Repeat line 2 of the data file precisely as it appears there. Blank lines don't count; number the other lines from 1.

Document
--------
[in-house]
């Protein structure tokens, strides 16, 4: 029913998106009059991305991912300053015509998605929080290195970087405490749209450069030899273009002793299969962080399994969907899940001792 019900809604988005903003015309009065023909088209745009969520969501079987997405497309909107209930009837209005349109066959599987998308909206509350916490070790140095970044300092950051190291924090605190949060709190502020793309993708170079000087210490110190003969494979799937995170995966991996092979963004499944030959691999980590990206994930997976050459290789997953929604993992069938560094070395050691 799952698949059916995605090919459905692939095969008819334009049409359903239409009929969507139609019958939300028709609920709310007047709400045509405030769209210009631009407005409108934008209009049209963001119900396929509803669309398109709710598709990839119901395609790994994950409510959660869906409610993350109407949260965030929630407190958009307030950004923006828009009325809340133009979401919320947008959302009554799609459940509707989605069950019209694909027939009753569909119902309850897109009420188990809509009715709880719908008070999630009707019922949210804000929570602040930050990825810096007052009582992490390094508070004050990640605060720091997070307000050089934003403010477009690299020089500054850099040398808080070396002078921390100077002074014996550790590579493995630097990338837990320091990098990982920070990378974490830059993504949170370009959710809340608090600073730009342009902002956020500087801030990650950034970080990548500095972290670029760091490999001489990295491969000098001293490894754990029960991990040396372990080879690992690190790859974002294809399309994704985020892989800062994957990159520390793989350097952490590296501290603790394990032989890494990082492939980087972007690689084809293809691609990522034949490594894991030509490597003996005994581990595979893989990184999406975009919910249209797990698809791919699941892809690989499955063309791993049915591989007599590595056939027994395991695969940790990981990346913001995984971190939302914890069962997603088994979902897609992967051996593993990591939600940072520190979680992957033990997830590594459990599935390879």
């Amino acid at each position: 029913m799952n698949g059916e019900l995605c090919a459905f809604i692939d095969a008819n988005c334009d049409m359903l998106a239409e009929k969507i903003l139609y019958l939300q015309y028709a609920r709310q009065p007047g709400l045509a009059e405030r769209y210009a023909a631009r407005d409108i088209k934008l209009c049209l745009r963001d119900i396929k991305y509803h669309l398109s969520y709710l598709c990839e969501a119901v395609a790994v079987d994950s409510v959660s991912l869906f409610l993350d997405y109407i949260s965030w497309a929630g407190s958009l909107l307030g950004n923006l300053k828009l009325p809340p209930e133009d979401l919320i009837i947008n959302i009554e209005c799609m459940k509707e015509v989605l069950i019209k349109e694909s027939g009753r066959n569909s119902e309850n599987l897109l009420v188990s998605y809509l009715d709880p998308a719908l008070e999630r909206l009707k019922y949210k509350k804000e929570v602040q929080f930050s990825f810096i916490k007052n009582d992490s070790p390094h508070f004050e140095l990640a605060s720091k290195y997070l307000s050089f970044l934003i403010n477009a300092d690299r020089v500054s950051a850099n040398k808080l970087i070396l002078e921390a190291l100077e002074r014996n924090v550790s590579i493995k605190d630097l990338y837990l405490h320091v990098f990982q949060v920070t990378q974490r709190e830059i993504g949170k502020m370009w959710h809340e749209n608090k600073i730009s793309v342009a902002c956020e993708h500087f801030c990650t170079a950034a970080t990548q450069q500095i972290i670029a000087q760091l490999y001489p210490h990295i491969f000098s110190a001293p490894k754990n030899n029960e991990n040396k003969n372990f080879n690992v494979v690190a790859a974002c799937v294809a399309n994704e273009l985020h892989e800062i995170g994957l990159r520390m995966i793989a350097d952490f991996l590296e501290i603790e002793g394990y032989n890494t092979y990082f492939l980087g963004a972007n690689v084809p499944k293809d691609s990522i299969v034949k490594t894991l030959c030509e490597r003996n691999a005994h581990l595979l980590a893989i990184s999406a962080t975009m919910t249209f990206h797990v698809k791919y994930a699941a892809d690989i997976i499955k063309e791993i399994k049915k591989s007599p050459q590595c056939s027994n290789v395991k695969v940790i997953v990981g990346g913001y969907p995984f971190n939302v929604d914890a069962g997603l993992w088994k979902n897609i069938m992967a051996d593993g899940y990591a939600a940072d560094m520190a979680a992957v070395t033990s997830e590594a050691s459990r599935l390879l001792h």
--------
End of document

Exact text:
């Protein structure tokens, strides 16, 4: 029913998106009059991305991912300053015509998605929080290195970087405490749209450069030899273009002793299969962080399994969907899940001792 019900809604988005903003015309009065023909088209745009969520969501079987997405497309909107209930009837209005349109066959599987998308909206509350916490070790140095970044300092950051190291924090605190949060709190502020793309993708170079000087210490110190003969494979799937995170995966991996092979963004499944030959691999980590990206994930997976050459290789997953929604993992069938560094070395050691 799952698949059916995605090919459905692939095969008819334009049409359903239409009929969507139609019958939300028709609920709310007047709400045509405030769209210009631009407005409108934008209009049209963001119900396929509803669309398109709710598709990839119901395609790994994950409510959660869906409610993350109407949260965030929630407190958009307030950004923006828009009325809340133009979401919320947008959302009554799609459940509707989605069950019209694909027939009753569909119902309850897109009420188990809509009715709880719908008070999630009707019922949210804000929570602040930050990825810096007052009582992490390094508070004050990640605060720091997070307000050089934003403010477009690299020089500054850099040398808080070396002078921390100077002074014996550790590579493995630097990338837990320091990098990982920070990378974490830059993504949170370009959710809340608090600073730009342009902002956020500087801030990650950034970080990548500095972290670029760091490999001489990295491969000098001293490894754990029960991990040396372990080879690992690190790859974002294809399309994704985020892989800062994957990159520390793989350097952490590296501290603790394990032989890494990082492939980087972007690689084809293809691609990522034949490594894991030509490597003996005994581990595979893989990184999406975009919910249209797990698809791919699941892809690989499955063309791993049915591989007599590595056939027994395991695969940790990981990346913001995984971190939302914890069962997603088994979902897609992967051996593993990591939600940072520190979680992957033990997830590594459990599935390879």